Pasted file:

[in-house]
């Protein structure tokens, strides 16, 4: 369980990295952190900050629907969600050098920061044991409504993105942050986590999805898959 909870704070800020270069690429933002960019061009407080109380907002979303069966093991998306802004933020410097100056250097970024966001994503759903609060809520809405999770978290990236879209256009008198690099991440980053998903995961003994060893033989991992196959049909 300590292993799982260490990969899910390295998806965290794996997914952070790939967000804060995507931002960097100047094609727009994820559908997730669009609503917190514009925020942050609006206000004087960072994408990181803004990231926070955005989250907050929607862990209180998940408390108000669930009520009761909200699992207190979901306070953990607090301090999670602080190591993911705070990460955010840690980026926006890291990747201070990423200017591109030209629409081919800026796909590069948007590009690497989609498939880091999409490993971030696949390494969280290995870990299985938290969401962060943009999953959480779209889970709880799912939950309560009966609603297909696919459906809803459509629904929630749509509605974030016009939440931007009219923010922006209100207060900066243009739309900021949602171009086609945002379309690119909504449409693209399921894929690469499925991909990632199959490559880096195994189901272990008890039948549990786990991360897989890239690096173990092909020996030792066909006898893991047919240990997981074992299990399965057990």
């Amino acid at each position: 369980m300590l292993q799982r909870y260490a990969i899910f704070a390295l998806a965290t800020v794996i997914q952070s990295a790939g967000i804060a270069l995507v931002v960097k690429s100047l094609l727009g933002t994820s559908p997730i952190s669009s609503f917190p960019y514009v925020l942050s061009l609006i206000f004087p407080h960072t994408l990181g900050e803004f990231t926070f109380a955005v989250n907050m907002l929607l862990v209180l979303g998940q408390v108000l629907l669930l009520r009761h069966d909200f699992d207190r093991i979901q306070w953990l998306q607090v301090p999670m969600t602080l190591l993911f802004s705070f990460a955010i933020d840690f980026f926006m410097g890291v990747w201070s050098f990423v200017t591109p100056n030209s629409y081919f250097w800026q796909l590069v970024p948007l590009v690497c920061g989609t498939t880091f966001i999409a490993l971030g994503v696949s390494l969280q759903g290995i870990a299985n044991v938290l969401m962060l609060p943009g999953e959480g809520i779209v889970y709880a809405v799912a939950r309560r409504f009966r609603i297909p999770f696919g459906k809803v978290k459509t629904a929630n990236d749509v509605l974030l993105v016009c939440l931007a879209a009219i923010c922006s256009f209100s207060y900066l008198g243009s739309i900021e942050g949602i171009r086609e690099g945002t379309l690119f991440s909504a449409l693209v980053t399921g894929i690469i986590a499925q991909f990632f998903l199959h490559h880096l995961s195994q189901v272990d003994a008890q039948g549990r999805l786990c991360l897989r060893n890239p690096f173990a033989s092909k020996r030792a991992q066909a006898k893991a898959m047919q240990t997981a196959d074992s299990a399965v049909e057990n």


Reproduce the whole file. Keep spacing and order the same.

[in-house]
């Protein structure tokens, strides 16, 4: 369980990295952190900050629907969600050098920061044991409504993105942050986590999805898959 909870704070800020270069690429933002960019061009407080109380907002979303069966093991998306802004933020410097100056250097970024966001994503759903609060809520809405999770978290990236879209256009008198690099991440980053998903995961003994060893033989991992196959049909 300590292993799982260490990969899910390295998806965290794996997914952070790939967000804060995507931002960097100047094609727009994820559908997730669009609503917190514009925020942050609006206000004087960072994408990181803004990231926070955005989250907050929607862990209180998940408390108000669930009520009761909200699992207190979901306070953990607090301090999670602080190591993911705070990460955010840690980026926006890291990747201070990423200017591109030209629409081919800026796909590069948007590009690497989609498939880091999409490993971030696949390494969280290995870990299985938290969401962060943009999953959480779209889970709880799912939950309560009966609603297909696919459906809803459509629904929630749509509605974030016009939440931007009219923010922006209100207060900066243009739309900021949602171009086609945002379309690119909504449409693209399921894929690469499925991909990632199959490559880096195994189901272990008890039948549990786990991360897989890239690096173990092909020996030792066909006898893991047919240990997981074992299990399965057990």
């Amino acid at each position: 369980m300590l292993q799982r909870y260490a990969i899910f704070a390295l998806a965290t800020v794996i997914q952070s990295a790939g967000i804060a270069l995507v931002v960097k690429s100047l094609l727009g933002t994820s559908p997730i952190s669009s609503f917190p960019y514009v925020l942050s061009l609006i206000f004087p407080h960072t994408l990181g900050e803004f990231t926070f109380a955005v989250n907050m907002l929607l862990v209180l979303g998940q408390v108000l629907l669930l009520r009761h069966d909200f699992d207190r093991i979901q306070w953990l998306q607090v301090p999670m969600t602080l190591l993911f802004s705070f990460a955010i933020d840690f980026f926006m410097g890291v990747w201070s050098f990423v200017t591109p100056n030209s629409y081919f250097w800026q796909l590069v970024p948007l590009v690497c920061g989609t498939t880091f966001i999409a490993l971030g994503v696949s390494l969280q759903g290995i870990a299985n044991v938290l969401m962060l609060p943009g999953e959480g809520i779209v889970y709880a809405v799912a939950r309560r409504f009966r609603i297909p999770f696919g459906k809803v978290k459509t629904a929630n990236d749509v509605l974030l993105v016009c939440l931007a879209a009219i923010c922006s256009f209100s207060y900066l008198g243009s739309i900021e942050g949602i171009r086609e690099g945002t379309l690119f991440s909504a449409l693209v980053t399921g894929i690469i986590a499925q991909f990632f998903l199959h490559h880096l995961s195994q189901v272990d003994a008890q039948g549990r999805l786990c991360l897989r060893n890239p690096f173990a033989s092909k020996r030792a991992q066909a006898k893991a898959m047919q240990t997981a196959d074992s299990a399965v049909e057990n």